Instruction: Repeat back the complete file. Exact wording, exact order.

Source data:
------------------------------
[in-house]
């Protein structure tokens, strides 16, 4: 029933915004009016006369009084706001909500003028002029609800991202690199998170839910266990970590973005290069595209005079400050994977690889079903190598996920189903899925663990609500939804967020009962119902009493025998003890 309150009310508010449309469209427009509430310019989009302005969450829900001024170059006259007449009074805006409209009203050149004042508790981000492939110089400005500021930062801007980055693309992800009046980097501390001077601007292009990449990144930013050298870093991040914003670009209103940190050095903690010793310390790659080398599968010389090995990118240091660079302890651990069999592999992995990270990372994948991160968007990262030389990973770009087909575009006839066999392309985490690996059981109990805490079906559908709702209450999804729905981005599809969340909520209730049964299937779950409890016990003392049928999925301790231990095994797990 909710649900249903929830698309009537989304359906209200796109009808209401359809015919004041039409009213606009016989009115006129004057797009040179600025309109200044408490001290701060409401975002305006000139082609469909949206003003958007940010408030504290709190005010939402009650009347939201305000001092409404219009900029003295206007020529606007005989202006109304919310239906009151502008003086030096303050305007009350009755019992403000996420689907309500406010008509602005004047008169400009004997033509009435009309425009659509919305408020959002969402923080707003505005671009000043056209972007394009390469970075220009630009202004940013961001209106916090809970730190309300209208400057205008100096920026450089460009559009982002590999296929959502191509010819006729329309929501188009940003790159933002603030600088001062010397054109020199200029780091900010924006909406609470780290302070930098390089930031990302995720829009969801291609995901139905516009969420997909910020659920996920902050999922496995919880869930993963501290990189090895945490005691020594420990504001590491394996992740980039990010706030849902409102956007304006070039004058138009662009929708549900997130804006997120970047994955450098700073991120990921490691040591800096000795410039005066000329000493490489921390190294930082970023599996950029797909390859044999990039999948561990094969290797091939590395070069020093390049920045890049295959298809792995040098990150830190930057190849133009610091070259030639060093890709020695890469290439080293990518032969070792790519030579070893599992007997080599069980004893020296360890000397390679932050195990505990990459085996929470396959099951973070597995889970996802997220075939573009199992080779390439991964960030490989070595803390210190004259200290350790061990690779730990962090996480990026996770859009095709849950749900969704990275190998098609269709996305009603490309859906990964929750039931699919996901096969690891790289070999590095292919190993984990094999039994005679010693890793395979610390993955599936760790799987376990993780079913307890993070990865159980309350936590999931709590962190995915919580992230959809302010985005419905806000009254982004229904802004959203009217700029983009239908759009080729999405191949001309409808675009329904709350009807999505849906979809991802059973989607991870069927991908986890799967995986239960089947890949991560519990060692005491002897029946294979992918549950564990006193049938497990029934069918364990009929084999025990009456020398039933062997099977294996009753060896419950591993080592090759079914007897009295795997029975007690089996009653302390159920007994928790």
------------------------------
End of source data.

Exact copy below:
[in-house]
């Protein structure tokens, strides 16, 4: 029933915004009016006369009084706001909500003028002029609800991202690199998170839910266990970590973005290069595209005079400050994977690889079903190598996920189903899925663990609500939804967020009962119902009493025998003890 309150009310508010449309469209427009509430310019989009302005969450829900001024170059006259007449009074805006409209009203050149004042508790981000492939110089400005500021930062801007980055693309992800009046980097501390001077601007292009990449990144930013050298870093991040914003670009209103940190050095903690010793310390790659080398599968010389090995990118240091660079302890651990069999592999992995990270990372994948991160968007990262030389990973770009087909575009006839066999392309985490690996059981109990805490079906559908709702209450999804729905981005599809969340909520209730049964299937779950409890016990003392049928999925301790231990095994797990 909710649900249903929830698309009537989304359906209200796109009808209401359809015919004041039409009213606009016989009115006129004057797009040179600025309109200044408490001290701060409401975002305006000139082609469909949206003003958007940010408030504290709190005010939402009650009347939201305000001092409404219009900029003295206007020529606007005989202006109304919310239906009151502008003086030096303050305007009350009755019992403000996420689907309500406010008509602005004047008169400009004997033509009435009309425009659509919305408020959002969402923080707003505005671009000043056209972007394009390469970075220009630009202004940013961001209106916090809970730190309300209208400057205008100096920026450089460009559009982002590999296929959502191509010819006729329309929501188009940003790159933002603030600088001062010397054109020199200029780091900010924006909406609470780290302070930098390089930031990302995720829009969801291609995901139905516009969420997909910020659920996920902050999922496995919880869930993963501290990189090895945490005691020594420990504001590491394996992740980039990010706030849902409102956007304006070039004058138009662009929708549900997130804006997120970047994955450098700073991120990921490691040591800096000795410039005066000329000493490489921390190294930082970023599996950029797909390859044999990039999948561990094969290797091939590395070069020093390049920045890049295959298809792995040098990150830190930057190849133009610091070259030639060093890709020695890469290439080293990518032969070792790519030579070893599992007997080599069980004893020296360890000397390679932050195990505990990459085996929470396959099951973070597995889970996802997220075939573009199992080779390439991964960030490989070595803390210190004259200290350790061990690779730990962090996480990026996770859009095709849950749900969704990275190998098609269709996305009603490309859906990964929750039931699919996901096969690891790289070999590095292919190993984990094999039994005679010693890793395979610390993955599936760790799987376990993780079913307890993070990865159980309350936590999931709590962190995915919580992230959809302010985005419905806000009254982004229904802004959203009217700029983009239908759009080729999405191949001309409808675009329904709350009807999505849906979809991802059973989607991870069927991908986890799967995986239960089947890949991560519990060692005491002897029946294979992918549950564990006193049938497990029934069918364990009929084999025990009456020398039933062997099977294996009753060896419950591993080592090759079914007897009295795997029975007690089996009653302390159920007994928790």